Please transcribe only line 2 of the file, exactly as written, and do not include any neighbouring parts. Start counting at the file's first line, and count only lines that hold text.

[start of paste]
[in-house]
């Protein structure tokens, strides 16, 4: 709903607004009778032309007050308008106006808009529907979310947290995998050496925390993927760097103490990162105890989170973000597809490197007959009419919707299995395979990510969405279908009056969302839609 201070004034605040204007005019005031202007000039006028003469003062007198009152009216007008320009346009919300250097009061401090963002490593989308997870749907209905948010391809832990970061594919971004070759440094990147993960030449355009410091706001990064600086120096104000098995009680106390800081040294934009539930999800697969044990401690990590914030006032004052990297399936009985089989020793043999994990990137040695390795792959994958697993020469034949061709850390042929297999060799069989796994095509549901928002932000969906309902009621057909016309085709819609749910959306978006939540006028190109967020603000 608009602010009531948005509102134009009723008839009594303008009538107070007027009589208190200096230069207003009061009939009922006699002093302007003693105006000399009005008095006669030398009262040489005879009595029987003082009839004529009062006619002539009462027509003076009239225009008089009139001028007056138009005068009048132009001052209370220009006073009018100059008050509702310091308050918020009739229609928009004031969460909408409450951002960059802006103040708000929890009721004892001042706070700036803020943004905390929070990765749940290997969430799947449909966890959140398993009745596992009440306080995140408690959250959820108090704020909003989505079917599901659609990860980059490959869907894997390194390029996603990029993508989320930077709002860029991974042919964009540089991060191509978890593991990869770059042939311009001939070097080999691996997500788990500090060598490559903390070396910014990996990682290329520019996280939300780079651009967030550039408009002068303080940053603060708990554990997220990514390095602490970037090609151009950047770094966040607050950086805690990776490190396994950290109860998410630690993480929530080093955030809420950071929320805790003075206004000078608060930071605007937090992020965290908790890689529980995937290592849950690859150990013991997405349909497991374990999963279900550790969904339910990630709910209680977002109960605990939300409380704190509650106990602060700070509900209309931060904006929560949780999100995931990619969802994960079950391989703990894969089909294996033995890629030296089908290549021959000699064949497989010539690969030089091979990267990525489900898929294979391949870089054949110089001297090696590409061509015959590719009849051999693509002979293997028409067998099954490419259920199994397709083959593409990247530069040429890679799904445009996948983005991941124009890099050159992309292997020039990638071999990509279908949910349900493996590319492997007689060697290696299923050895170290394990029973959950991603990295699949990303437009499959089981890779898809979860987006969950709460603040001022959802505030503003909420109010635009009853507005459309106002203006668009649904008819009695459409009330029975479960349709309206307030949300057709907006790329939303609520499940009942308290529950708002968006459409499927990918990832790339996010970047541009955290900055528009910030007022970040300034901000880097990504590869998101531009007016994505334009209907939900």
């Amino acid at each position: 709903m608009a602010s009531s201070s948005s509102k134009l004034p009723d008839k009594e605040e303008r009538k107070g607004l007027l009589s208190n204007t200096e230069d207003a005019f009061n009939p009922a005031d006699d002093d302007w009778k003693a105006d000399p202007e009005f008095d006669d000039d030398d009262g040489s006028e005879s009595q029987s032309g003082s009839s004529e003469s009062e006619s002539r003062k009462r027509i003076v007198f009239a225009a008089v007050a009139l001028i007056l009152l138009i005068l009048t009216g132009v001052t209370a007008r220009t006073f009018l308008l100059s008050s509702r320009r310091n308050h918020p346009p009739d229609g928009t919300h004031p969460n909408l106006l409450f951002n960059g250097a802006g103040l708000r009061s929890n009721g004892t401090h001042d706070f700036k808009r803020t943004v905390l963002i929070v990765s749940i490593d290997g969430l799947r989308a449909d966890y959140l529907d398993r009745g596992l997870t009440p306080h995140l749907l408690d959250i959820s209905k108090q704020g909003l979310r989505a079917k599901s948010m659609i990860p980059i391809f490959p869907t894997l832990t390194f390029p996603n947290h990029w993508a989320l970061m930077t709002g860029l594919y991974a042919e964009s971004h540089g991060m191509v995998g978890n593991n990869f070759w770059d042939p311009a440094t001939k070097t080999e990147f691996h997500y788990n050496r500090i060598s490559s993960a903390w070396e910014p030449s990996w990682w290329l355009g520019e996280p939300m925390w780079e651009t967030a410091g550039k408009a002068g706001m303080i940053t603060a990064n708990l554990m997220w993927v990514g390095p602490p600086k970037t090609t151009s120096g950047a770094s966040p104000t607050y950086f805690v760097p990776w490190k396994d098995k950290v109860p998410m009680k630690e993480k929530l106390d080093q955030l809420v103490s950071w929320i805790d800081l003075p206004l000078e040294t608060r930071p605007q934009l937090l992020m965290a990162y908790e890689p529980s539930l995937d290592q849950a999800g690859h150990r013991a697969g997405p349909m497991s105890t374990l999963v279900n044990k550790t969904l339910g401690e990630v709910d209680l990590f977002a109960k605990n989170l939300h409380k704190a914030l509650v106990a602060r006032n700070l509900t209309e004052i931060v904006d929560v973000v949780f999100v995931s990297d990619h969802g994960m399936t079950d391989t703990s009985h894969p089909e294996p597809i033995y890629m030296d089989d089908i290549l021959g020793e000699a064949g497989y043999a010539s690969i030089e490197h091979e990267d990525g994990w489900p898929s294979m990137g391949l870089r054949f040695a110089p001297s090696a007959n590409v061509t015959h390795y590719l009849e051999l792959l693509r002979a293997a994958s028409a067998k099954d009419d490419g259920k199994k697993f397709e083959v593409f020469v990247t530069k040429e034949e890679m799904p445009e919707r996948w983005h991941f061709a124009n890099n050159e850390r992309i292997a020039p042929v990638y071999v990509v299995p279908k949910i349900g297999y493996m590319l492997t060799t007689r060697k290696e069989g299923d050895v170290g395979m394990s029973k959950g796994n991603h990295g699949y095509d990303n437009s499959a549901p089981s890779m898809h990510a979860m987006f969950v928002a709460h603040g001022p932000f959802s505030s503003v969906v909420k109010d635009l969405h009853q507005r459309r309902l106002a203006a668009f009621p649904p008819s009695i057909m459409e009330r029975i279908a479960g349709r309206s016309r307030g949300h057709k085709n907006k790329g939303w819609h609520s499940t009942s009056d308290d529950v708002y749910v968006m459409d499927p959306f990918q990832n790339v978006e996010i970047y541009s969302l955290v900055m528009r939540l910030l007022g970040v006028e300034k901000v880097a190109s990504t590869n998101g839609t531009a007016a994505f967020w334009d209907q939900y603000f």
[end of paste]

């Protein structure tokens, strides 16, 4: 709903607004009778032309007050308008106006808009529907979310947290995998050496925390993927760097103490990162105890989170973000597809490197007959009419919707299995395979990510969405279908009056969302839609 201070004034605040204007005019005031202007000039006028003469003062007198009152009216007008320009346009919300250097009061401090963002490593989308997870749907209905948010391809832990970061594919971004070759440094990147993960030449355009410091706001990064600086120096104000098995009680106390800081040294934009539930999800697969044990401690990590914030006032004052990297399936009985089989020793043999994990990137040695390795792959994958697993020469034949061709850390042929297999060799069989796994095509549901928002932000969906309902009621057909016309085709819609749910959306978006939540006028190109967020603000 608009602010009531948005509102134009009723008839009594303008009538107070007027009589208190200096230069207003009061009939009922006699002093302007003693105006000399009005008095006669030398009262040489005879009595029987003082009839004529009062006619002539009462027509003076009239225009008089009139001028007056138009005068009048132009001052209370220009006073009018100059008050509702310091308050918020009739229609928009004031969460909408409450951002960059802006103040708000929890009721004892001042706070700036803020943004905390929070990765749940290997969430799947449909966890959140398993009745596992009440306080995140408690959250959820108090704020909003989505079917599901659609990860980059490959869907894997390194390029996603990029993508989320930077709002860029991974042919964009540089991060191509978890593991990869770059042939311009001939070097080999691996997500788990500090060598490559903390070396910014990996990682290329520019996280939300780079651009967030550039408009002068303080940053603060708990554990997220990514390095602490970037090609151009950047770094966040607050950086805690990776490190396994950290109860998410630690993480929530080093955030809420950071929320805790003075206004000078608060930071605007937090992020965290908790890689529980995937290592849950690859150990013991997405349909497991374990999963279900550790969904339910990630709910209680977002109960605990939300409380704190509650106990602060700070509900209309931060904006929560949780999100995931990619969802994960079950391989703990894969089909294996033995890629030296089908290549021959000699064949497989010539690969030089091979990267990525489900898929294979391949870089054949110089001297090696590409061509015959590719009849051999693509002979293997028409067998099954490419259920199994397709083959593409990247530069040429890679799904445009996948983005991941124009890099050159992309292997020039990638071999990509279908949910349900493996590319492997007689060697290696299923050895170290394990029973959950991603990295699949990303437009499959089981890779898809979860987006969950709460603040001022959802505030503003909420109010635009009853507005459309106002203006668009649904008819009695459409009330029975479960349709309206307030949300057709907006790329939303609520499940009942308290529950708002968006459409499927990918990832790339996010970047541009955290900055528009910030007022970040300034901000880097990504590869998101531009007016994505334009209907939900």